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Thread: Security Clearance Question
03-03-2006, 18:17 #1StillRunning2 Guest
Security Clearance Question
So is there any way to find out if you have a current Security Clearance? Thanks...
Last edited by StillRunning2; 03-03-2006 at 18:29.
03-03-2006, 18:20 #2
You do not have a security clearance until you are hired and when you are no longer working you no longer have it. Proper answer for you is no.ret.
03-03-2006, 19:09 #3
ATF SAC is right on....security clearances are specific to the agency or bureau that you work for. You cannot hold a security clearance indepedent of a job. Every agency has security protocols, and will either conduct their own investigation, or defer to the FBI or OPM in clearing the potential candidate.
The only item that is a common denominator for all agencies is the SF-86 questionairre required for all sensitive positions with clearance requirements. If you receive an offer for a job that has clearance requirements, you will become very familar with this form....
About a year ago the head of the OPM was attempting to overhaul the security clearance process, and completely consolidate it under the OPM. Under her vision, the process could be completed, either favorably or unfavorably, in three months. Unfortunately that plan met with political resisitance, and she subsequently stepped down from that post. It has been the only time in recent memory that someone has talked about fixing what seems to be a bureacratically slow process, and a quite painful one for applicants.
Last edited by Thirdtime; 03-03-2006 at 19:14. Reason: Typo--additional info...Now is the time for all good men to come to the aid of the party...
03-03-2006, 19:28 #4
ATF SAC is 100% correct (as usual) for civilian jobs. The military is a little different...
I got off of active duty back in August 2005. As an officer, I not only have a long obligation in the Inactive Ready Reserve (until 2011 if I'm not mistaken), but I've been told by the IRR people that unless I resign my commission, I will remain in the IRR forever. Subsequently, my Secret clearance - which all commissioned officers in the Navy hold as a minimum - is still active. I contacted DSS (Defense Security Service, not the other DSS) to find out if it was active, and it was explained to me that as a commissioned officer, I will have a clearance until it expires (10 years from the date of issue for a Secret clearance) or until I resign my commission (after my Inactive obligation is over). That being said, I have yet to find a non-DOD agency that accepts my DOD clearance... so I might as well not have it.
Hope this makes it clear as mud!
03-03-2006, 19:42 #5StillRunning2 Guest
Got it, thanks for the quick help.
03-04-2006, 13:32 #6Originally Posted by navy03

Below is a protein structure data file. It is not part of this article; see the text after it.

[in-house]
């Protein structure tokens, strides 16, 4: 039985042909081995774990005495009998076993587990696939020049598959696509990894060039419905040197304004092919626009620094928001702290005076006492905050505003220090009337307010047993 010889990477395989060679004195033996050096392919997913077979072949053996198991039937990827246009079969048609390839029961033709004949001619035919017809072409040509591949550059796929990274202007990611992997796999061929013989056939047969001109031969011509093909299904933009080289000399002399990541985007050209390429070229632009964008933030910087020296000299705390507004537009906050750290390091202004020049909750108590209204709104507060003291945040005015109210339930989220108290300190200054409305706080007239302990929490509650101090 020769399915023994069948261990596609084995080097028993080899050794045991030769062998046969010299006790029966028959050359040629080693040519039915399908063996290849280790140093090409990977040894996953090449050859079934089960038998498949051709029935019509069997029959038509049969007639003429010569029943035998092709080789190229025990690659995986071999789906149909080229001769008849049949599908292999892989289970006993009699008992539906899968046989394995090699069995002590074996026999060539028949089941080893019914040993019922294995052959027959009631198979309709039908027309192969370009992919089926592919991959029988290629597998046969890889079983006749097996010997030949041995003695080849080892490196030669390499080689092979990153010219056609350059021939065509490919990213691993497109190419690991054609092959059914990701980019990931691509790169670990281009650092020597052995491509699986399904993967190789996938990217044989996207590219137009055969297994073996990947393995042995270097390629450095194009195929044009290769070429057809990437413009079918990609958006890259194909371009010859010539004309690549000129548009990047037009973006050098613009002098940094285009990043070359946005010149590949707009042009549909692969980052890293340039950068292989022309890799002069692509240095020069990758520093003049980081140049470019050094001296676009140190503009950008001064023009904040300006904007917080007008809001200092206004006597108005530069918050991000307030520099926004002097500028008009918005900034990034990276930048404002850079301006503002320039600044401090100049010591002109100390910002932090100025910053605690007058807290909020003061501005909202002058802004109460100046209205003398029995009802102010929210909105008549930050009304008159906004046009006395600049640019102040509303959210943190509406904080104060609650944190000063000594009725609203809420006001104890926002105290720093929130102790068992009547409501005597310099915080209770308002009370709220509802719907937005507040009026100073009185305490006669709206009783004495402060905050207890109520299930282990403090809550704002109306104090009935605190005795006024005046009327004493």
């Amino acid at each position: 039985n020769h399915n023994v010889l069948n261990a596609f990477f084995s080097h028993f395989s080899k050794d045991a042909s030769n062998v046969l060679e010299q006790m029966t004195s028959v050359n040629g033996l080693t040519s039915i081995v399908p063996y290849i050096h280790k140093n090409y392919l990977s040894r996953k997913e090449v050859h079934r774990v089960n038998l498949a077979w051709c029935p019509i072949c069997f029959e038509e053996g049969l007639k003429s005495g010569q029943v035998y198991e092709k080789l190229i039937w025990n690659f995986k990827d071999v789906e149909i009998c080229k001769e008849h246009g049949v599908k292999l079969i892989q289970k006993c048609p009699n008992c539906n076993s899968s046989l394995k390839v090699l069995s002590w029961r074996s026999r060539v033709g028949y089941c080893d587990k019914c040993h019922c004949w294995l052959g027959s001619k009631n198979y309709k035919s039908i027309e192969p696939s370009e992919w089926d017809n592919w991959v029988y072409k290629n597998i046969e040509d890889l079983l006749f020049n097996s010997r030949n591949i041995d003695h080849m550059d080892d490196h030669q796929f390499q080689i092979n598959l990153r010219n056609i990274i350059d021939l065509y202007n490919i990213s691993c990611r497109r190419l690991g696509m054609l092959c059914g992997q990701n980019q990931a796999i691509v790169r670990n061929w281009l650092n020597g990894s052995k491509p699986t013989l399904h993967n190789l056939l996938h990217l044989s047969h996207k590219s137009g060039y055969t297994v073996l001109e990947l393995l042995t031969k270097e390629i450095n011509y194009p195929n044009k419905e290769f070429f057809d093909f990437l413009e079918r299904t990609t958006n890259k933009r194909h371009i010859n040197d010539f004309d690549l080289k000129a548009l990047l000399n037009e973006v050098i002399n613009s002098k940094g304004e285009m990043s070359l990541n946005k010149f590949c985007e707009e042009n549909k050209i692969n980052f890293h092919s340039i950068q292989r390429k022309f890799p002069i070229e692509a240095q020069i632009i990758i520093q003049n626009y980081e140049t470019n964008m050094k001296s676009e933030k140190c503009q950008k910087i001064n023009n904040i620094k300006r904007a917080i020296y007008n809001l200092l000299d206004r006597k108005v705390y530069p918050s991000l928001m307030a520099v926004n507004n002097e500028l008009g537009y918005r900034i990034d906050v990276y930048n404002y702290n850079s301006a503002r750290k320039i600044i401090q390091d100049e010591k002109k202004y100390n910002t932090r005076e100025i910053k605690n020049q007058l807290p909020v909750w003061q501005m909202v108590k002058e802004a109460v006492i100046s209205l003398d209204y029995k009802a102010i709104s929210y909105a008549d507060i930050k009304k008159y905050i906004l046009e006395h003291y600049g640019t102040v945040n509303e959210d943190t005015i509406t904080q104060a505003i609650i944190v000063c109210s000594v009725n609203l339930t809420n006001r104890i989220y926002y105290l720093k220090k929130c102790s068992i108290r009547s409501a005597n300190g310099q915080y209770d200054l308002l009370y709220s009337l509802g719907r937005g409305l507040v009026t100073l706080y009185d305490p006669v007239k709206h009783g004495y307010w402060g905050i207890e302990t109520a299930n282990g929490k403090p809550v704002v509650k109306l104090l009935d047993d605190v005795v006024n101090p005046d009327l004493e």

If you mean no one will accept your DOD clearance in the job application context, that's true for everyone, DOD or otherwise. Every time you undertake a new position within the government a new BI will take place and a new clearance issued. Clearances won't follow you from position to position or agency to agency.--LAE
03-04-2006, 16:47 #7
You're right, and I should have been more detailed in my posting about different uses for a clearance. In working in your official capacity, your clearance should be used without a problem. In a job application context, I've never had my DOD clearance utilized... however, I've been asked on every interview for a job that needed a clearance about whether or not I currently had an active security clearance. I've always wondered why they wanted to know if I had an active clearance is it wasn't going to be utilized. (I understand the need to conduct the suitability investigation as well as a clearance investigation while conducting the BI).
03-04-2006, 17:54 #8Lieutenant
- Join Date
- Mar 2005
During the hiring process for the FBI, I was asked if I had an active security clearance and what level it was. My DOD clearance was the exact same clearance that I will have in the FBI as a SA. The background investigator and the national security interview investigator all felt that it would defiantly help speed up the process because it was adjudicated within the past 2 years. Having gone through the investigation once before I knew the problems that the investigators had in my past investigation and I had a copy of my old SF86 which helped me get the new SF86 filled out in a few hours.
I though I had read on this forum that the President had singed a bill saying that all clearances should recognized government wide. Of course there will be exceptions; NSA, CIA, etcâ€¦..
03-04-2006, 20:25 #9Cadet
- Join Date
- Feb 2004
- "Here Be Dragons"
security clearance reciprocity/EO 12968Originally Posted by bike123
The bottom line seems to be that the common standards have been established but agencies have not enacted any implementing regulations.
You can get view the E.O. here if you're interested:
03-05-2006, 13:25 #10Originally Posted by navy03
EDIT: One more note--if memory serves, we've discussed this whole "reciprocity" joke on here before. A search may turn up additional info for those interested.--LAE
03-05-2006, 14:15 #11
We have indeed LA. Short form, there have been instances where agencies have sought to do additional clearances on persons cleared to the appropriate level by their home agency. That is primarily what the EO addresses. Secondly the EO is full of loopholes. Third, your clearance and suitability investigation are done together and agencies are going to do suitability anyway.
You are not cleared until you are issued the clearance (with hiring) which will be followed by training in what you are to do with material. The BI establishes that you are suitable to be employed by the agency and suitable to be cleared by the agency to the level appropriate. The actual hiring and clearance come later.ret.